Kate Orman is best known to fans as the author or co-author of thirteen Doctor Who novels. Her most recent publication was the story “Head Case” in Cosmos (November 2011). She lives in Sydney with her husband and collaborator Jon Blum.
In the last Snapshot, you mentioned that you were working on a science fiction novel, Strange Flesh. Are you still working on it, or are there other projects that you are focussed on at the moment?
Oh yeah! I’ve been working on that sucker, in one form or another, since 1999! The only question is which of us will finish off the other first. Since the last Snapshot I’ve got some short stories into print (most recently “Head Case” in the Oct/Nov 2011 issue of Cosmos), and there are plenty more of those in the pipeline, but right now I’m trying to knuckle down and get to a first draft of Strange Flesh.
The Doctor Who spin off novels, The New Adventures in particular, allowed writers to explore themes that might not have been possible in the original TV series. Are there any themes you are particularly proud of bringing attention to? Are there moments in the new series that you feel were made possible by ideas the books pioneered?
I loved being able to play in Ben Aaronovitch’s African future. In Transit, Ben introduced the genuinely futuristic idea that Africa will become the “first world” – culminating in the 30th Century aristocracy of which Roz Forrester is a part. I borrowed this future for Sleepy, and it was also an influence on Seeing I and The Year of Intelligent Tigers.
While the spirit of the NAs is alive and well in the new show – not surprising, given how many of the book authors went on to write for it – you have to remember that only thousands of people read the novels, compared to the millions who watch the current show. So while the NAs might have prepared fandom for some elements of the new series, I think changes in TV itself have had a much bigger effect on the new show – things like CGI, much larger budgets, the explosion of pay TV and the Internet, and the greater sophistication of audiences.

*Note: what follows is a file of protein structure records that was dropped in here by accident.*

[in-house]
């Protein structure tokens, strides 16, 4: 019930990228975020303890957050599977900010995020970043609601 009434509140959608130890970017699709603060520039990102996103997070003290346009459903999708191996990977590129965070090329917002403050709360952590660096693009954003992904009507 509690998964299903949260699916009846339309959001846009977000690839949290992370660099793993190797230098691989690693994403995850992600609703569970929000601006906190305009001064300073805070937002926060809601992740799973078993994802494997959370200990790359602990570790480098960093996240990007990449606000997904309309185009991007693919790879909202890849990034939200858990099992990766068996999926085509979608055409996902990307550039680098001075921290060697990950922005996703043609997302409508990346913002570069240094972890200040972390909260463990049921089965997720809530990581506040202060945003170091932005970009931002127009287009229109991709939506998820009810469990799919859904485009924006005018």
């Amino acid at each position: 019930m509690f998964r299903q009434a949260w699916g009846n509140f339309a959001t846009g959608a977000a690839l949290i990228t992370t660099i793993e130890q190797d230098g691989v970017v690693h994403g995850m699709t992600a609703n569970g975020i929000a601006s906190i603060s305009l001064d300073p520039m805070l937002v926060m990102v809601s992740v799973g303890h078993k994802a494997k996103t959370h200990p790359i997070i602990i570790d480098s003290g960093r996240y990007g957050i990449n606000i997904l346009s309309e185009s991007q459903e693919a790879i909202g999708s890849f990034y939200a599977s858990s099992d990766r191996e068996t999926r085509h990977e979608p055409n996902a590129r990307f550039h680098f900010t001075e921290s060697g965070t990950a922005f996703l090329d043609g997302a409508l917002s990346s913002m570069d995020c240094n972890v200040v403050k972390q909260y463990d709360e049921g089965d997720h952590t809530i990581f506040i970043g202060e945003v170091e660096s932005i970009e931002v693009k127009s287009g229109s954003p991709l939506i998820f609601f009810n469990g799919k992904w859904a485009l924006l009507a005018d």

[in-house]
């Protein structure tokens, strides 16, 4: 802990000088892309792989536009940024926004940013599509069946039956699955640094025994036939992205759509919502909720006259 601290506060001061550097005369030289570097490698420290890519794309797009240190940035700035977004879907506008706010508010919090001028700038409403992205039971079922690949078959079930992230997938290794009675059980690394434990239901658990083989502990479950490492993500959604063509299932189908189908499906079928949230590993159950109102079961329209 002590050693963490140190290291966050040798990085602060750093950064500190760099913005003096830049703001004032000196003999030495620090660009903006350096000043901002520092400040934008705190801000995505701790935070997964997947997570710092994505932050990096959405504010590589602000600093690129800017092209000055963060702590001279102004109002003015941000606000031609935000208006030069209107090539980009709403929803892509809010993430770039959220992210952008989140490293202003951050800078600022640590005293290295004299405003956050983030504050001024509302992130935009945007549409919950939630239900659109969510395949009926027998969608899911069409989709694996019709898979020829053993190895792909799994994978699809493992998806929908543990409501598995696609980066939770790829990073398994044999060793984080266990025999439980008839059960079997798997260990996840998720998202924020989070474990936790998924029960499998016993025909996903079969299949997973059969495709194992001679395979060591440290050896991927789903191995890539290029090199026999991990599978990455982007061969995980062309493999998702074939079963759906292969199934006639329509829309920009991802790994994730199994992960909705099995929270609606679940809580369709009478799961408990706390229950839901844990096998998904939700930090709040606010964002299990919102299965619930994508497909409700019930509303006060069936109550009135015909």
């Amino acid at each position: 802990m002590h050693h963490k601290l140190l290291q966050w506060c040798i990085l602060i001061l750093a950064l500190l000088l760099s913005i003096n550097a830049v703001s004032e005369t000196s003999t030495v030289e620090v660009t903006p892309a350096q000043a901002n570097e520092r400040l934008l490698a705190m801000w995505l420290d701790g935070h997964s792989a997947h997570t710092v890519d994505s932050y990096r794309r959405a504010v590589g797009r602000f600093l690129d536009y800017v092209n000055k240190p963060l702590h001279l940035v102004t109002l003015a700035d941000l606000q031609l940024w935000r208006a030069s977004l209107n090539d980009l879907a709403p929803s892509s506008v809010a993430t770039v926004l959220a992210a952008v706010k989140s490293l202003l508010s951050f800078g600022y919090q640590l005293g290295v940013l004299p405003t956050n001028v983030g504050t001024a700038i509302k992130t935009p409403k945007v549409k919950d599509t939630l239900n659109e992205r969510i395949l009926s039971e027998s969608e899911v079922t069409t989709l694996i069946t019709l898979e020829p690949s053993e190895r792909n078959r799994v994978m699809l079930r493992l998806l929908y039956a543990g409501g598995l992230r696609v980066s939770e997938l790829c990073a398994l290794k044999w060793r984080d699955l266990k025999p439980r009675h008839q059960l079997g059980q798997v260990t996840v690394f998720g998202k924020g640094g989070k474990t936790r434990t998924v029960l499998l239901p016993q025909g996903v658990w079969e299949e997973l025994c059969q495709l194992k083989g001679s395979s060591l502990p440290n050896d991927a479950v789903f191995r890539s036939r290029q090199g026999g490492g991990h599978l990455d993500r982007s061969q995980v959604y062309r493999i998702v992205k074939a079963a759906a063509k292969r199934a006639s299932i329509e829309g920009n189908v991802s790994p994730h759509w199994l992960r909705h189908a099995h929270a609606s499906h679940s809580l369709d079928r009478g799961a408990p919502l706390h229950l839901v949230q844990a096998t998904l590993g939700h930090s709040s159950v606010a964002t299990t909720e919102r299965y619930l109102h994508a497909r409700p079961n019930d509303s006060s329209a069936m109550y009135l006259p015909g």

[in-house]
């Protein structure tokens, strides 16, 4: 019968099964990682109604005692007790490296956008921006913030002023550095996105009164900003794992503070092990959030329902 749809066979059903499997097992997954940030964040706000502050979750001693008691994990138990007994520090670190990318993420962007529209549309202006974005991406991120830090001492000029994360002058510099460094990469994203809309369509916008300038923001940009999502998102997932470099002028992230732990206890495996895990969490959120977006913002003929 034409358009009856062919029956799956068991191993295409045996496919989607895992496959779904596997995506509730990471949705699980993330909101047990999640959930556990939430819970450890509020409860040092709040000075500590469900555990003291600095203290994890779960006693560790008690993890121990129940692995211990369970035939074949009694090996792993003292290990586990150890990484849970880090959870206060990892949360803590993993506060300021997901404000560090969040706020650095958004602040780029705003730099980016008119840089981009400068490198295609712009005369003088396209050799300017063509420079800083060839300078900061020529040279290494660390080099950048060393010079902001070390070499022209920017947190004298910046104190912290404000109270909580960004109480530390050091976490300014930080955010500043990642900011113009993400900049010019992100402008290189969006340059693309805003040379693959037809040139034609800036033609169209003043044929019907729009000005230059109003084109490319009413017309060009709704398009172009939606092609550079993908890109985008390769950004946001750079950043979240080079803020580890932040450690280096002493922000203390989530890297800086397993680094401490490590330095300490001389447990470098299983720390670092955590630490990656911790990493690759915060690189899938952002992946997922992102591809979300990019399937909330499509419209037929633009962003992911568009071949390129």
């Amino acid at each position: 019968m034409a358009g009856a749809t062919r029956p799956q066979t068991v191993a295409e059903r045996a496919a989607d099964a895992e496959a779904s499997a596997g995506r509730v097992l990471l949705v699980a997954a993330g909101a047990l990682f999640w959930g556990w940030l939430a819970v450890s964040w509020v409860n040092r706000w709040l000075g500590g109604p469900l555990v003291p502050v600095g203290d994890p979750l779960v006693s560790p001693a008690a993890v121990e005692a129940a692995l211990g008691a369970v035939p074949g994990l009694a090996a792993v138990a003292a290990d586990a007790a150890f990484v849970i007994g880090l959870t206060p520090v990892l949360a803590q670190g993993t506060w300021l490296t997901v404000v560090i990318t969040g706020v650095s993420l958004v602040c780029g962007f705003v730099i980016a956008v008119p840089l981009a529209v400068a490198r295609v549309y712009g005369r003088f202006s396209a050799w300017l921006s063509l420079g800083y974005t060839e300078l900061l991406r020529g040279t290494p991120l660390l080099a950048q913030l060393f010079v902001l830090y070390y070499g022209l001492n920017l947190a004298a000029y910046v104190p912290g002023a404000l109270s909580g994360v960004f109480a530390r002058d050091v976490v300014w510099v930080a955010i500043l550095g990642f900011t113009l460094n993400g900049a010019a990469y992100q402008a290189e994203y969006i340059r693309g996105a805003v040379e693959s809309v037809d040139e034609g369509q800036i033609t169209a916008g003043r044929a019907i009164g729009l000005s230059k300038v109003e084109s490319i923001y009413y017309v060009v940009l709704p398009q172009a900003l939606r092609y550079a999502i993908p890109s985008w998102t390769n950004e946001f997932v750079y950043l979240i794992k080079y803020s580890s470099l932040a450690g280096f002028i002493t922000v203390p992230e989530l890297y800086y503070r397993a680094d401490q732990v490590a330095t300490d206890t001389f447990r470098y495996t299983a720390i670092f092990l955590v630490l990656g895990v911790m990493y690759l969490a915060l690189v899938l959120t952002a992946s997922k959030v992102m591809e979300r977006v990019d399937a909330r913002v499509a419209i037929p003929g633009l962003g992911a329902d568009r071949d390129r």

If you were given free rein in the Doctor Who universe, are there any concepts you¹d like to explore further, any Doctors or Companions whose stories you would like to tell?
I’d like to see stories set further afield – another visit to China or the Aztecs, perhaps, or ancient Egypt or Babylon. Or, if those settings are prohibitively expensive, then perhaps an appearance of people or things from those times in a modern day setting. Or on a completely different tack, I’ve really enjoyed the “hard” SF we’ve had now and again in the new show, such as “Impossible Planet” – I’d love to see more of that sort of thing. Also a planet with twelve genders.
That’d be fun.
What Australian works have you loved recently?
Here’s two: Kaz Cooke’s 1992 novel The Crocodile Club, a thoroughly Australia comedy adventure which I picked up for 25 cents from the reject basket of my favourite second-hand book shop; and Tess Williams’ 1996 SF novel “Map of Power” with its convincing future Australia (and Antarctica). Find ’em and read ’em.
Two years on from Aussiecon 4, what do you think are some of the biggest changes to the Australian Spec Fic scene?
Oh gods, don’t ask me, I’m shamefully out of touch (as my novel choices above demonstrate!).
This interview was conducted as part of the 2012 Snapshot of Australian Speculative Fiction. We’ll be blogging interviews from 1 June to 8 June and archiving them at ASif!: Australian SpecFic in Focus. You can read interviews at: